Then there’s me, who changed the subject to how shitty the last Star Wars movie was. Not knowing it would be the last movie I saw in a theater, that I would become an assistant news editor of a newsroom I would never see the inside of, or that I would eventually catch COVID-19, almost giving it to my over 60-year-old parents and my immune-deficient little brother. I received a text from my roommate that he tested positive for the virus on Christmas morning while I was at my parent’s home. Thankfully I was upstairs, but had spent most of the previous night and earlier morning right next to them. My parents quickly arranged for me to have a rapid test done, which came back positive. I still remember the looks on my parents’ face when they found out. They had no idea if they were going to live or die in the next few weeks.
By some stroke of luck, act of fate, or the hand of god, they never caught it. As I write this, both of my parents are now vaccinated and my brother’s appointment is coming soon, and so is mine.
Although I’ve never seen the inside of the newsroom I work for, I look back on the work I’ve done in the past year and see it as the most important I’ve ever done in my entire life.
Working virtually as a journalist is one of the hardest things I’ve ever done. Not being able to interview or gather information in person is an extremely challenging thing and was never my preferred method before the pandemic. But it made me work harder to get my information, especially since the stakes of the stories we covered in 2020 were so high. I think in some ways it made me cut my teeth faster than I ever would.
I think of how grateful and lucky I am to be doing what I’m doing, with all of my friends and family still healthy. I’m very fortunate for my circumstances at the moment, and I hope to continue to acknowledge, report and lament for those who aren’t.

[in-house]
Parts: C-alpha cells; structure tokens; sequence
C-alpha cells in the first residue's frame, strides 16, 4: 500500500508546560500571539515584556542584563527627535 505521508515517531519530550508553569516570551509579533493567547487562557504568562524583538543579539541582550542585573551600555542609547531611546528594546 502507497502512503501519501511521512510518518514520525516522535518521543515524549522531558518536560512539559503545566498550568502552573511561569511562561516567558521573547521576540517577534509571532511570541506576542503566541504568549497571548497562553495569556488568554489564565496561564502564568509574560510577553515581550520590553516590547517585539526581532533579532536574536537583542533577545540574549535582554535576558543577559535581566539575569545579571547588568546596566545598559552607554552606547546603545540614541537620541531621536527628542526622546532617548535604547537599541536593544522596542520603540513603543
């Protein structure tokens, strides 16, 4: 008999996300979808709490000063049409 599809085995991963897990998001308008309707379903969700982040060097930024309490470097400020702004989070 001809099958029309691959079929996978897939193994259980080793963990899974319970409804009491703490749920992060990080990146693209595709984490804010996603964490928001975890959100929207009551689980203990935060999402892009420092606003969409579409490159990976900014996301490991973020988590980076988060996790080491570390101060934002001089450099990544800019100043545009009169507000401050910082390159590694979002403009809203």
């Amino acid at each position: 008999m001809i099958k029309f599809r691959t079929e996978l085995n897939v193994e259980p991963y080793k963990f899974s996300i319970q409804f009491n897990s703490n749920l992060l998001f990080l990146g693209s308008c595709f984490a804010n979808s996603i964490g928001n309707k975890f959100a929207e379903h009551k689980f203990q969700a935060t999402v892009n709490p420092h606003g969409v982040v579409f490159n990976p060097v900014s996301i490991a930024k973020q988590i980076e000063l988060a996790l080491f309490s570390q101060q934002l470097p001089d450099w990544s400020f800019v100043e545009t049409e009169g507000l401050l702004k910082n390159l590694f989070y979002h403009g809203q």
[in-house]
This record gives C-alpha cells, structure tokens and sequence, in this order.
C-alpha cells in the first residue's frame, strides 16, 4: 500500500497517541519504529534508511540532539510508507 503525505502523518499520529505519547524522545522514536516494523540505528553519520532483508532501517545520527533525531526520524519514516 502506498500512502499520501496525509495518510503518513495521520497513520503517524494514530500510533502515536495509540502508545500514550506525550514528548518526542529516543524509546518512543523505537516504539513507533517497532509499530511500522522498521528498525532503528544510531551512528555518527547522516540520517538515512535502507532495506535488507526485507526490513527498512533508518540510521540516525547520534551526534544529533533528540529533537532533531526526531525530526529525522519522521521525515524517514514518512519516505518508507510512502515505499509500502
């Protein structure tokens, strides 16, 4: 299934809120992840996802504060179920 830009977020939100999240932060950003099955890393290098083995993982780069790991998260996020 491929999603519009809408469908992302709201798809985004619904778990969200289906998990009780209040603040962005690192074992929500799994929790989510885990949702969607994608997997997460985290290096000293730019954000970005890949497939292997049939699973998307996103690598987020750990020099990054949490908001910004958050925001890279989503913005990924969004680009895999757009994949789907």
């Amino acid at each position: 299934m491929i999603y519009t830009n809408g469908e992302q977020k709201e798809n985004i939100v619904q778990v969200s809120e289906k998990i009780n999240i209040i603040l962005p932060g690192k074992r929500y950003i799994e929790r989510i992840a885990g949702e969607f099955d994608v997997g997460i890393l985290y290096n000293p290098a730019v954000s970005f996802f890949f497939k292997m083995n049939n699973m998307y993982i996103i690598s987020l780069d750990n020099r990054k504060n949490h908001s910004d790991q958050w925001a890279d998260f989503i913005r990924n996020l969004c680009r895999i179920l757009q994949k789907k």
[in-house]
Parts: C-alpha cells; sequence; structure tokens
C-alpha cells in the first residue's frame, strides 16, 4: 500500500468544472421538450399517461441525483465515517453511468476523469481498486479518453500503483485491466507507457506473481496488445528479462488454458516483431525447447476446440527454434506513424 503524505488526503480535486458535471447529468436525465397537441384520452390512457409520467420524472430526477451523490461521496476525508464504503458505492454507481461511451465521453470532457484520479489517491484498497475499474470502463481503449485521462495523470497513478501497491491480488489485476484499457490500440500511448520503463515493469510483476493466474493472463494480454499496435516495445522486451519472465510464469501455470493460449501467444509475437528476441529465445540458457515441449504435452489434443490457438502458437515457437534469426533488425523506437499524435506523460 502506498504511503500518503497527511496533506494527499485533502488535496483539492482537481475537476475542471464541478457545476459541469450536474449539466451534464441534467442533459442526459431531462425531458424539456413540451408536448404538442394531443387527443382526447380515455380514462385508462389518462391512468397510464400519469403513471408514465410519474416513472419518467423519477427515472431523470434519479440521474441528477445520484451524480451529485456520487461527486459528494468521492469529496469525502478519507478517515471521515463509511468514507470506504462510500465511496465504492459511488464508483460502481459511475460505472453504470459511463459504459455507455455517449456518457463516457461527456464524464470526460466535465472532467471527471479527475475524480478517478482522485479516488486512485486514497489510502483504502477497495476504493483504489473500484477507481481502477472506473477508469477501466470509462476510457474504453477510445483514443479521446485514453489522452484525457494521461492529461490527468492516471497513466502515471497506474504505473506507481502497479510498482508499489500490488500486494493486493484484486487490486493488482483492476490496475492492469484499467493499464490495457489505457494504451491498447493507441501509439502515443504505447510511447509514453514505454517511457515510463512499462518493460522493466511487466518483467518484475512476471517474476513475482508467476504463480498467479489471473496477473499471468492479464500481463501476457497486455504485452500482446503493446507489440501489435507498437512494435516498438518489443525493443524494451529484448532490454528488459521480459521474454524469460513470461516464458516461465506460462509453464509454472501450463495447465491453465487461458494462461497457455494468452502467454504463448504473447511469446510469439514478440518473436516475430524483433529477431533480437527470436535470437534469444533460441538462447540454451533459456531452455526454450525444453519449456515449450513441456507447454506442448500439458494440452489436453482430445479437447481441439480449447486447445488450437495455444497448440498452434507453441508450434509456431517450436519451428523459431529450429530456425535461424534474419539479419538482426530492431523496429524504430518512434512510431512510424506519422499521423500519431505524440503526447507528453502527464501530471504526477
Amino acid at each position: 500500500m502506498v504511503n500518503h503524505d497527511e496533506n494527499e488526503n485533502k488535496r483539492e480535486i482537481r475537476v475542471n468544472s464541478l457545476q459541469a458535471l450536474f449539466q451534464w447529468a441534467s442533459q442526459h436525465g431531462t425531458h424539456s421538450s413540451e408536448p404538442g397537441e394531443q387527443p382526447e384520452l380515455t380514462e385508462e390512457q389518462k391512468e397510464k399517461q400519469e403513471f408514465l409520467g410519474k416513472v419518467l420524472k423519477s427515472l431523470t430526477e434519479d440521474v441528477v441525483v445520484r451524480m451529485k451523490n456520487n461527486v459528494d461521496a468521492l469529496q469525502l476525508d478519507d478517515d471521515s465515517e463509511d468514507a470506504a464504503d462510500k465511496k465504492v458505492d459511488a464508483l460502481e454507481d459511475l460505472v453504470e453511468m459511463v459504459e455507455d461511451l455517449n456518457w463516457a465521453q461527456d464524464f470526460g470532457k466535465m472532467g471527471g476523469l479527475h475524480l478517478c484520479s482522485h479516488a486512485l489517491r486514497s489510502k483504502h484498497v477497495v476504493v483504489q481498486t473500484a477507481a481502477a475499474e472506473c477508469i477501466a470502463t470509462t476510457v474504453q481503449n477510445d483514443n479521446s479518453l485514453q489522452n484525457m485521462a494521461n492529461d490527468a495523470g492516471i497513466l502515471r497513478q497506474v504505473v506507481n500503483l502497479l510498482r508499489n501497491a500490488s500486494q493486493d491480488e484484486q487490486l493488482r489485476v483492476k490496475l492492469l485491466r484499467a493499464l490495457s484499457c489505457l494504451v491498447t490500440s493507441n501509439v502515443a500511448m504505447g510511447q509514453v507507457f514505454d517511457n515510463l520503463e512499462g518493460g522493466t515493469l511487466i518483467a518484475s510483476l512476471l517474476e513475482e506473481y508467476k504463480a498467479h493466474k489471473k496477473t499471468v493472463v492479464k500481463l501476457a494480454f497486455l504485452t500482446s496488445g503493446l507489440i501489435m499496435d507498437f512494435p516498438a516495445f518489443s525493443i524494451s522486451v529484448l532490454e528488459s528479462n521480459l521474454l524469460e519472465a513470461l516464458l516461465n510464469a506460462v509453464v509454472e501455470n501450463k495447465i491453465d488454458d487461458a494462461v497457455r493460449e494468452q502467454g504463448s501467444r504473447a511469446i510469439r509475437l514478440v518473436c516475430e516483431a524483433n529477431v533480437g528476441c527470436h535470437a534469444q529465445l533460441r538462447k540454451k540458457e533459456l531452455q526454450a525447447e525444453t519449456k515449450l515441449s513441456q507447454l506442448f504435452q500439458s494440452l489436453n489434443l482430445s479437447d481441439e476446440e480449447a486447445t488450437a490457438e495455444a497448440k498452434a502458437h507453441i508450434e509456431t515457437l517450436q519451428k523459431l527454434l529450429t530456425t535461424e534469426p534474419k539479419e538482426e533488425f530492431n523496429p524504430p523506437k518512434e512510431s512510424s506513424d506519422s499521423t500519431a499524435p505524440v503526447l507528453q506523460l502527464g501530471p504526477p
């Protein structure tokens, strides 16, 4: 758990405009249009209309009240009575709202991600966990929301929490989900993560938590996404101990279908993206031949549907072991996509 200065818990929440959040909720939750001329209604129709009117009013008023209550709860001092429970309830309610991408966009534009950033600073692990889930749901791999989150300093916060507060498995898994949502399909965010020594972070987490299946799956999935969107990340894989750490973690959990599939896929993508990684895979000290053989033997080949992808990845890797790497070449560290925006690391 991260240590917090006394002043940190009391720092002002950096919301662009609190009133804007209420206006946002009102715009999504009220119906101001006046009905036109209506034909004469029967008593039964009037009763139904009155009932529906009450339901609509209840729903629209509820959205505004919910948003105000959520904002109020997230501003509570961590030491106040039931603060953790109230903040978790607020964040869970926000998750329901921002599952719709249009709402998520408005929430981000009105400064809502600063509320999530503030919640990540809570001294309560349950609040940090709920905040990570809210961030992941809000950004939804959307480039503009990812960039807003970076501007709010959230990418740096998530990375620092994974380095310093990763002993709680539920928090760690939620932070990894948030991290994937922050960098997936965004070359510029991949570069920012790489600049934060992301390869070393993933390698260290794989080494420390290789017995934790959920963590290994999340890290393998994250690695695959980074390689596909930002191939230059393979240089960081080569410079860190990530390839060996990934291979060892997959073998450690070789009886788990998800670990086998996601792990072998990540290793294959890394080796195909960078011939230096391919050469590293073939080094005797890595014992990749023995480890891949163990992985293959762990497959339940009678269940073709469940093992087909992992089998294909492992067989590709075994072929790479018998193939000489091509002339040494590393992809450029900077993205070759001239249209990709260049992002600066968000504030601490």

A year ago on my mother’s birthday, I was at grad fest with my older brother. We took a selfie and surprised her with the news: She would have two college graduates that spring of 2020. She started calling our family in El Salvador and shouted “Mis hijos se van a graduar!” “My kids are going to graduate!” My father looked at us and told us he’s proud that we finally did it. But I knew that the moment was more special for my brother, who spent 10 plus years trying to finish his degree while supporting his family. His mouth curled into smiles more often as he saw he was closer to being done. He was there, but I wasn’t yet. I had jumped into grad school right away and told myself to save the excitement for later.
Yet we both doubted if we could even celebrate our milestone. By then, we received emails that the school would transition to virtual learning and graduation plans were up in the air. As I walked around the campus bookstore, I thought,“What’s the point of buying all of this when I might not even wear it?” I told my brother we should wait and see. It was the smartest move because so many of my friends waited months before they received their refunds or even their cap and gowns. Before I left, a few tassels that said “orgulloso mama” and “orgulloso papa” — “proud mom” and “proud dad” — caught my eyes. This would be the relic of the season.